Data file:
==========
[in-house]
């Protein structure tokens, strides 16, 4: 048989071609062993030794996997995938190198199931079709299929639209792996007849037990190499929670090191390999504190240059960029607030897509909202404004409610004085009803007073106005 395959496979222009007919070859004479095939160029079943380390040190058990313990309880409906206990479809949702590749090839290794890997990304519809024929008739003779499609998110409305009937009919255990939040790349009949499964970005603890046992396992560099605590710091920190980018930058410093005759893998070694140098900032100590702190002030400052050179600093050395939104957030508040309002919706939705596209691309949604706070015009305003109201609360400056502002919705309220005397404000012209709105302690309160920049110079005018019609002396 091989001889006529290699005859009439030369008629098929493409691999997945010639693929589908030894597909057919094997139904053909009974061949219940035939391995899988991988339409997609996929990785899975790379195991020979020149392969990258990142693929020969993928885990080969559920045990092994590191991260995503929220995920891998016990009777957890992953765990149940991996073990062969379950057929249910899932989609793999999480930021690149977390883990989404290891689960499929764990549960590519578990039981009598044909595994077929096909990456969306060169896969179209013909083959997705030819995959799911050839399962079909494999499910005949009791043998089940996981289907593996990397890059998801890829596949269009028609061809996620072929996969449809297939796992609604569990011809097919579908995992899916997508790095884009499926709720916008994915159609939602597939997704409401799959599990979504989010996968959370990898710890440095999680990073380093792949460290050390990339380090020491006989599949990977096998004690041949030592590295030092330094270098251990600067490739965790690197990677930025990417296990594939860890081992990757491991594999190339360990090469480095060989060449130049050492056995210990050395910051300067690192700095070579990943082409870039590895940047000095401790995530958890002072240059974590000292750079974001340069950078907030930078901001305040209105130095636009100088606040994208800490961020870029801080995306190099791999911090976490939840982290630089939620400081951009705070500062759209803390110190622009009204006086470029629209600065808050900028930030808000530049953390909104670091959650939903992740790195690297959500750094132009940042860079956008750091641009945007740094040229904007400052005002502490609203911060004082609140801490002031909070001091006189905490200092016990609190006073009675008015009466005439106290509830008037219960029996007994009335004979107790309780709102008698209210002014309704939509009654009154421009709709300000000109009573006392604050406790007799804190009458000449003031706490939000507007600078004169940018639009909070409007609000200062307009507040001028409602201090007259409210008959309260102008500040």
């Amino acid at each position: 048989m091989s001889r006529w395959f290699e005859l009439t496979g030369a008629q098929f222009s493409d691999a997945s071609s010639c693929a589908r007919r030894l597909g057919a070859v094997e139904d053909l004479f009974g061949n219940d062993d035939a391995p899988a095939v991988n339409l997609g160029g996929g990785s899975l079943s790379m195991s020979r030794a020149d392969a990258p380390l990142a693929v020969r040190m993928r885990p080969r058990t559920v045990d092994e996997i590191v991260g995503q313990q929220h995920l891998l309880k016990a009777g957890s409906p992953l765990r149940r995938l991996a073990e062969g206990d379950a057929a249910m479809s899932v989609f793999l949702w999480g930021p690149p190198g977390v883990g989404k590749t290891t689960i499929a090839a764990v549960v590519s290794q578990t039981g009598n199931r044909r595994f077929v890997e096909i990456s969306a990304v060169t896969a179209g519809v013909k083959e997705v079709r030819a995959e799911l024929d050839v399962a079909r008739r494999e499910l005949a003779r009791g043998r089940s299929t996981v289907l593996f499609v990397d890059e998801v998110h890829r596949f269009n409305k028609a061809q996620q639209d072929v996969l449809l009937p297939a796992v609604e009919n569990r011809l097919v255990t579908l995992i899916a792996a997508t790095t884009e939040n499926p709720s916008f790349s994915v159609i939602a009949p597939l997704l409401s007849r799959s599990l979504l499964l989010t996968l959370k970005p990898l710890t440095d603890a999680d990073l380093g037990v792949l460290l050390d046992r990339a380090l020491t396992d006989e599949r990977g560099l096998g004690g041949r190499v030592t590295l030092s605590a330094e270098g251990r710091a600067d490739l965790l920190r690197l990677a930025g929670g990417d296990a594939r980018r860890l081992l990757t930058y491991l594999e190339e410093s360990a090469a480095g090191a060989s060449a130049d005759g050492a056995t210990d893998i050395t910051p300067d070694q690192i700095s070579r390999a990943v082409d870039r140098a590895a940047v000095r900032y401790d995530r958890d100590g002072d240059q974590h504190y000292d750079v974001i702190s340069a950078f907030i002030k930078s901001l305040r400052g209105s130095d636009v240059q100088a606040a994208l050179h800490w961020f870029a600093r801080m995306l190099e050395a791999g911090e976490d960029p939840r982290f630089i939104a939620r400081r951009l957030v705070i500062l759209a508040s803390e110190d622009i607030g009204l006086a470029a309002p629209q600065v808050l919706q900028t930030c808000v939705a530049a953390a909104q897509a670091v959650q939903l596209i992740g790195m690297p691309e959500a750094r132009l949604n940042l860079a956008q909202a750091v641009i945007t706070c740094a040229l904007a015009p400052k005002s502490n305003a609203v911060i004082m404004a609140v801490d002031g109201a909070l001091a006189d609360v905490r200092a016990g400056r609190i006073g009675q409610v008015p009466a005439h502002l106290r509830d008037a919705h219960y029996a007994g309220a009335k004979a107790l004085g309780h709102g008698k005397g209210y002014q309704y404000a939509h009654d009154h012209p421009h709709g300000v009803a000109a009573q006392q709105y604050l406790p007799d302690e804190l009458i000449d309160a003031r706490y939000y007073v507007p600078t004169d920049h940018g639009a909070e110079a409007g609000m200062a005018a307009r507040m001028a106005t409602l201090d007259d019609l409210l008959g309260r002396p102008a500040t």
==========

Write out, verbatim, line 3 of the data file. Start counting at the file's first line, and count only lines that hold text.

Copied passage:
């Amino acid at each position: 048989m091989s001889r006529w395959f290699e005859l009439t496979g030369a008629q098929f222009s493409d691999a997945s071609s010639c693929a589908r007919r030894l597909g057919a070859v094997e139904d053909l004479f009974g061949n219940d062993d035939a391995p899988a095939v991988n339409l997609g160029g996929g990785s899975l079943s790379m195991s020979r030794a020149d392969a990258p380390l990142a693929v020969r040190m993928r885990p080969r058990t559920v045990d092994e996997i590191v991260g995503q313990q929220h995920l891998l309880k016990a009777g957890s409906p992953l765990r149940r995938l991996a073990e062969g206990d379950a057929a249910m479809s899932v989609f793999l949702w999480g930021p690149p190198g977390v883990g989404k590749t290891t689960i499929a090839a764990v549960v590519s290794q578990t039981g009598n199931r044909r595994f077929v890997e096909i990456s969306a990304v060169t896969a179209g519809v013909k083959e997705v079709r030819a995959e799911l024929d050839v399962a079909r008739r494999e499910l005949a003779r009791g043998r089940s299929t996981v289907l593996f499609v990397d890059e998801v998110h890829r596949f269009n409305k028609a061809q996620q639209d072929v996969l449809l009937p297939a796992v609604e009919n569990r011809l097919v255990t579908l995992i899916a792996a997508t790095t884009e939040n499926p709720s916008f790349s994915v159609i939602a009949p597939l997704l409401s007849r799959s599990l979504l499964l989010t996968l959370k970005p990898l710890t440095d603890a999680d990073l380093g037990v792949l460290l050390d046992r990339a380090l020491t396992d006989e599949r990977g560099l096998g004690g041949r190499v030592t590295l030092s605590a330094e270098g251990r710091a600067d490739l965790l920190r690197l990677a930025g929670g990417d296990a594939r980018r860890l081992l990757t930058y491991l594999e190339e410093s360990a090469a480095g090191a060989s060449a130049d005759g050492a056995t210990d893998i050395t910051p300067d070694q690192i700095s070579r390999a990943v082409d870039r140098a590895a940047v000095r900032y401790d995530r958890d100590g002072d240059q974590h504190y000292d750079v974001i702190s340069a950078f907030i002030k930078s901001l305040r400052g209105s130095d636009v240059q100088a606040a994208l050179h800490w961020f870029a600093r801080m995306l190099e050395a791999g911090e976490d960029p939840r982290f630089i939104a939620r400081r951009l957030v705070i500062l759209a508040s803390e110190d622009i607030g009204l006086a470029a309002p629209q600065v808050l919706q900028t930030c808000v939705a530049a953390a909104q897509a670091v959650q939903l596209i992740g790195m690297p691309e959500a750094r132009l949604n940042l860079a956008q909202a750091v641009i945007t706070c740094a040229l904007a015009p400052k005002s502490n305003a609203v911060i004082m404004a609140v801490d002031g109201a909070l001091a006189d609360v905490r200092a016990g400056r609190i006073g009675q409610v008015p009466a005439h502002l106290r509830d008037a919705h219960y029996a007994g309220a009335k004979a107790l004085g309780h709102g008698k005397g209210y002014q309704y404000a939509h009654d009154h012209p421009h709709g300000v009803a000109a009573q006392q709105y604050l406790p007799d302690e804190l009458i000449d309160a003031r706490y939000y007073v507007p600078t004169d920049h940018g639009a909070e110079a409007g609000m200062a005018a307009r507040m001028a106005t409602l201090d007259d019609l409210l008959g309260r002396p102008a500040t």